rSIM tackles IoT access disruptions with world-first network switching

rSIM is device-agnostic, and if network connectivity is lost, it actively switches profiles to maximise uptime.
rSIM tackles IoT access disruptions with world-first network switching

As Mobile Network Operators (MNOs) invest in upgrading their core networks away from 2G and 3G to 4G and 5G, periods of unplanned downtime have become more prevalent. They can leave customers disconnected for long periods in life-critical positions, disrupting health services and shutting down entire train networks. 

But now, UK company CSL Group has announced rSIM, a real-time solution to mitigate critical connectivity outages and their associated disruption.

The company has developed a new intelligent SIM card to radically improve network connectivity for IoT devices and mobile internet. Today, it's been launched in partnership with global operators Deutsche Telekom IoT and Tele2 IoT.

The rSIM® (Resilient SIM) uses new patented technology to check its own network connectivity and switch providers automatically when disruptions occur, minimising the chances of the SIM and the device becoming disconnected during outages.

 With two independent mobile operator profiles stored on a single SIM card, rSIM significantly reduces the risk of outages by switching to a backup mobile operator profile if an outage is detected. The SIM offers two levels of resilience, enabling seamless roaming outside of a device's home country and providing a proactive solution for uninterrupted internet access. 

The intelligence is brought to life in a new Connectivity Management Platform, where customers can see real-time connection tests from every SIM, no matter which mobile operator profile it is connected to.

A global SIM technology provider will lead on the product build and manufacture, as well as provide supporting SIM systems that allow rSIMs to be updated over the air. As part of this, they will prioritise GSMA compliance to optimise device and operator compatibility.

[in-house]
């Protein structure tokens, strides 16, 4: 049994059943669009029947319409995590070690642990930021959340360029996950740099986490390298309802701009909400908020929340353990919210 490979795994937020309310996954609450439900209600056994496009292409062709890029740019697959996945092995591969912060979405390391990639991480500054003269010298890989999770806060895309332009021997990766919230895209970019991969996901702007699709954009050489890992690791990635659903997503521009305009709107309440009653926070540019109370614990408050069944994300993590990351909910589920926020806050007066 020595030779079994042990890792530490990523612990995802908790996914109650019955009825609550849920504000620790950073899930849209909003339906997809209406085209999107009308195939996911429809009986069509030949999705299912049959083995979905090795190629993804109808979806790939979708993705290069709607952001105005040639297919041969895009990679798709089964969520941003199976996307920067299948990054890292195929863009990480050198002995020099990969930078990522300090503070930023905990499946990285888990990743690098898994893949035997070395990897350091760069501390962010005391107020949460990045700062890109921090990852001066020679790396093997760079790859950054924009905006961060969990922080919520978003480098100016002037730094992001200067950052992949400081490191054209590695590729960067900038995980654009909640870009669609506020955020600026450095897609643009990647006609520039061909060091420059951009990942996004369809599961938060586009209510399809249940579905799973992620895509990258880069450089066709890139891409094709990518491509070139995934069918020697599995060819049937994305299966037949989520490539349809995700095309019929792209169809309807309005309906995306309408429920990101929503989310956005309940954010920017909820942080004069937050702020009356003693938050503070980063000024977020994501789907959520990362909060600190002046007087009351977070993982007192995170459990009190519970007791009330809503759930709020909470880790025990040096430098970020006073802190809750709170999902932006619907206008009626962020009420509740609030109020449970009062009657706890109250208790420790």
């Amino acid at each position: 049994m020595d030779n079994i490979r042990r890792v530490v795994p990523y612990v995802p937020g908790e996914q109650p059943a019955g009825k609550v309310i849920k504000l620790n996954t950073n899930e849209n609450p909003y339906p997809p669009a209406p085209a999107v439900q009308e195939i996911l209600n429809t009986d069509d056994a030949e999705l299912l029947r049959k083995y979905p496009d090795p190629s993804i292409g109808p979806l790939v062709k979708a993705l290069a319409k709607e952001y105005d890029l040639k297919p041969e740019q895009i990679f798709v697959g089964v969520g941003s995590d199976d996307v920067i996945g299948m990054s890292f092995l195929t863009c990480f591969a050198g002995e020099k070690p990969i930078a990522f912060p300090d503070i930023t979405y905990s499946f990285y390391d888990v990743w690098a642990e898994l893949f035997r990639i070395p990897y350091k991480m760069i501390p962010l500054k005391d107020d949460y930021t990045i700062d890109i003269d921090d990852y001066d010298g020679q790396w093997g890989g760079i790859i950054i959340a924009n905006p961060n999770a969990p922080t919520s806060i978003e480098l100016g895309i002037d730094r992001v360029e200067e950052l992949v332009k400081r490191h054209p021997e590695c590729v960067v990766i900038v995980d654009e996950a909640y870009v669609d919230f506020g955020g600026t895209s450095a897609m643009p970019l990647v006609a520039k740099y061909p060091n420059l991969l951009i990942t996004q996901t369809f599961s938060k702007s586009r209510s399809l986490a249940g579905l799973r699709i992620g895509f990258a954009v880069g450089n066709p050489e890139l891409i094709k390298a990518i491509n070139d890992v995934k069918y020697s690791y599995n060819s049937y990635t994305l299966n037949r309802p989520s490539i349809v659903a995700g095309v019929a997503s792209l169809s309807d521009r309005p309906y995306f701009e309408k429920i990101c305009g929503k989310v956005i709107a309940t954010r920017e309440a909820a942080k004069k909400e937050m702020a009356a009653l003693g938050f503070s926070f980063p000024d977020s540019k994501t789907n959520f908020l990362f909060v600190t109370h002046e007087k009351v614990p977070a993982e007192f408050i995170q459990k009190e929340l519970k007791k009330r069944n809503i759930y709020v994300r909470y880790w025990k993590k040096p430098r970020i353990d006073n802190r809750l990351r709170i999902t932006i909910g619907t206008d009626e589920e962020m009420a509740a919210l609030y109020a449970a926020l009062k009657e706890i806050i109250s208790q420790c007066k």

According to Richard Cunliffe, Director of Product and Innovation, rSIM:

"There were around 2 billion cellular IoT connections in 2023, growing to around 7 billion in 2033. As more industries become dependent on IoT, mobile network outages are becoming more commonplace as more devices connect to them. 

This increased disruption affects all industries, but the most significant impact is seen in critical sectors where lives and infrastructure are at risk, for example, in Telecare and Critical National Infrastructure (CNI). 

Workingwith our best-in-class global partners on the development, build, and rollout of rSIM, our innovative dual SIM, dual core approach will provide a solution that monitors disruptions and reacts to them at speed."

The company plans to develop a sim card version compatible with SGP.32 standards in 2025, integral to eSIM remote provisioning for IoT devices, particularly those with network or user interface limitations.

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